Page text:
Harman/Kardon AVR 10 AV-receiver

Exceptionally serious "black box" of this receiver immediately attaches. Surely, like every "Harmon/Kardon", it has a big handle of motorized volume control (with the firmed green rectangular led) and its signature double control buttons - "swing". These buttons, turning on and off two receiver's functions (depending on what end of the button - lower or upper- you pressed), are the integral feature of the design of all company's audio equipment. I have to say that there is no a definite opinion about its convenience or inconvenience; we can see a complete diversity of opinions: from rave reviews of some experts and users to categorical rejection of their opponents. However, you can't blame the company's designers for the originality. Multi-functional display is quite clear, but it could be a bit bigger and wouldn't have looked so lonely on the wide front panel of the receiver. From the back AVR 10 inspires no less respect than from the front. Firstly, it has the excellent screw clamps for the front loudspeakers and for the loudspeaker of central channel. The receiver has two outputs for connection of external active subwoofers, outputs of the pre-amplifier and inputs of power amplifier, connecting by jumpers made very carefully and efficiently. When you turn off these jumpers, you have the possibility turn on any additional devices between the pre-amp and final power amplifier or connect more powerful and qualitative power amplifier to the pre-amp.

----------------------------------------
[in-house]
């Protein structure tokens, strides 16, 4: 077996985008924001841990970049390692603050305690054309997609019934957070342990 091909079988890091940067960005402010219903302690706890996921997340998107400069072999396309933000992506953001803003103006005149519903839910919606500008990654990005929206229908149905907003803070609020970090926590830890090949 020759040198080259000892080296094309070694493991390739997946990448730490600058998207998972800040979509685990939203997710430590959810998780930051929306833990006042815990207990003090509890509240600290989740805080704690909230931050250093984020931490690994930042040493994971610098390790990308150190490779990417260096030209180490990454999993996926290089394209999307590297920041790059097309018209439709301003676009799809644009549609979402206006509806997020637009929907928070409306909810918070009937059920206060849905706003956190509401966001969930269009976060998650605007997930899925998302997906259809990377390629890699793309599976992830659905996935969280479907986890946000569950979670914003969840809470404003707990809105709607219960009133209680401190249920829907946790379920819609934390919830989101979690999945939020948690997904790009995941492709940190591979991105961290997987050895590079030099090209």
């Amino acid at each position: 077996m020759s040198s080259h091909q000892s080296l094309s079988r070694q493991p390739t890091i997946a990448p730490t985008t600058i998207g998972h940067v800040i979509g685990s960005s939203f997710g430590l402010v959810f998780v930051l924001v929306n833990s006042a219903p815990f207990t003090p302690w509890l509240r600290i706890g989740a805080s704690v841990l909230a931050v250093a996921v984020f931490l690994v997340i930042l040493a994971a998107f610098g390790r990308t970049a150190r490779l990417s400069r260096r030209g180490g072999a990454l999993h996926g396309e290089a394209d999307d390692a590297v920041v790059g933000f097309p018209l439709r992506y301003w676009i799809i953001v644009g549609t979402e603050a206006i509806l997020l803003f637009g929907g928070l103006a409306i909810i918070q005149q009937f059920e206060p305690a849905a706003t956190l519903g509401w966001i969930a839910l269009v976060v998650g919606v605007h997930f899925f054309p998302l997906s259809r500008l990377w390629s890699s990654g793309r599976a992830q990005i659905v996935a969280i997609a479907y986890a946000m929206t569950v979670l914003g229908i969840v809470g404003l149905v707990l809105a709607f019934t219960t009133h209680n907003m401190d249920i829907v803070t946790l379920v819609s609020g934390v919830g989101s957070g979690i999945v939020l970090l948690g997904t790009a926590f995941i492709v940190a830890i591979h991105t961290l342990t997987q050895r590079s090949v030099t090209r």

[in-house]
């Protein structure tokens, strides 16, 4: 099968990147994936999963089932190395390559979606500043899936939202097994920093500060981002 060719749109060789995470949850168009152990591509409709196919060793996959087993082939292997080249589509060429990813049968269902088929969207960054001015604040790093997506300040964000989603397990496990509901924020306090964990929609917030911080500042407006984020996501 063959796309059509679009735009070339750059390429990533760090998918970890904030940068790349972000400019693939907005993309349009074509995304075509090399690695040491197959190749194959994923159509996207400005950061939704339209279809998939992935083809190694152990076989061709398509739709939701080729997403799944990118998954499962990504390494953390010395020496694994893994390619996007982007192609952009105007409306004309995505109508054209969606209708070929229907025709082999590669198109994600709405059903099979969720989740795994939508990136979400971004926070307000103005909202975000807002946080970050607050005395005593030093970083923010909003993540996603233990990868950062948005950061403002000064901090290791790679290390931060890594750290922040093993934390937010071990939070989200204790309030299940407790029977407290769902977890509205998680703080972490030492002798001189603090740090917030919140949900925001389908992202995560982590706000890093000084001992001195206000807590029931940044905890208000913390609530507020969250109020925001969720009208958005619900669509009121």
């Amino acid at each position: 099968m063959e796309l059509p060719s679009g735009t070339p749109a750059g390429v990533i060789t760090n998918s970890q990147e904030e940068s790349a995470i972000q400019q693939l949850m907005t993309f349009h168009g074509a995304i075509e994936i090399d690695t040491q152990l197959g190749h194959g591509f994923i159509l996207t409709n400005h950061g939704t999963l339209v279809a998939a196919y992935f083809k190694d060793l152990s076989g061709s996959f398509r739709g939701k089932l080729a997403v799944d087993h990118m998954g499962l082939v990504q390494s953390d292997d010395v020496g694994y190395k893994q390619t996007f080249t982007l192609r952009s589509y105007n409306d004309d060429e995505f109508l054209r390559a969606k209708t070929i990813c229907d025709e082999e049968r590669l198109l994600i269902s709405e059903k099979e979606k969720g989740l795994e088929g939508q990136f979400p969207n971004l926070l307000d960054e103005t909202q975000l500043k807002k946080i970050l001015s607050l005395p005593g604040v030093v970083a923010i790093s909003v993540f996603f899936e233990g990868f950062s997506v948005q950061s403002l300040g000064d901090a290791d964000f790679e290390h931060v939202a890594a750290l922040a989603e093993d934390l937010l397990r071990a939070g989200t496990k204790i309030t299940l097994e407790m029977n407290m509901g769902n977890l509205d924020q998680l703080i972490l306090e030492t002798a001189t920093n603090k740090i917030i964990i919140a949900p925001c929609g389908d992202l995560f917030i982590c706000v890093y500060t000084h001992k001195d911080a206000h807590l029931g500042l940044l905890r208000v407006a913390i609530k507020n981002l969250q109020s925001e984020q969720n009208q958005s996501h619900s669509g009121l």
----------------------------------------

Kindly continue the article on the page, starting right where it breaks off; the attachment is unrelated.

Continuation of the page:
Other features of the receiver include the ability to change the brightness of the display (3 modes) and the availability of front AV-input and slip-timer, programming (with a step of 10 min) turn-off time of the receiver. The remote control manages not only the receiver but all other components of Harmon/Kardon if you have any in your house. And let us also remark that tuner's configuration buttons "+" and "-" on the remote control and program selection buttons on the receiver's front panel are located conversely that is not very convenient.

Let's now rate our receiver on board. Its first test is broadcast reception in FM range. When the antenna was connected the receiver noticeably livened up and caught everything that was on the air that day. Reception of the programs was confident but not very clear and slightly muffled with inactive timbres. Such character of sound illustrates well the famous statement that the disadvantages often become a continuation of the merits. In this case the perfect receiver's bass "grab the biggest piece of the pie" and subjectively creates the feeling of tonal imbalance. The setting of the HF timbre on "14" hours immediately balanced the sound from tonal balance side. The receiver sounded velvety in FM range but not crystal clear. AM-reception also happened to be. In general, AVR 10 earned a solid "good" for the radio. At work with CD-player AVR 10 sounded just fine: tonal balance is excellent, basses are clear and deep, high frequencies sounded thin and loud and at the same time they didn't have "metal in voice" and were not too shrill. We couldn't also find fault in the middle of the frequency's range. Note only that the sounding of the receiver became definitely more interesting in Surround mode. We especially liked it in 3-Stereo mode at setting the option of central loudspeaker in the Normal option. The receiver sounded exceptionally impressive in Pro Logic mode but its sound was a bit artificial. As a basis of home theatre Harmon/Kardon was great: the sound was everywhere and the characters were bodily and almost tangible. Spatial effects and channel separation are flawless. Applause! The curtain! Merited "five" for artistry and performance quality.

Harman/Kardon AVR 10 AV-receiver photo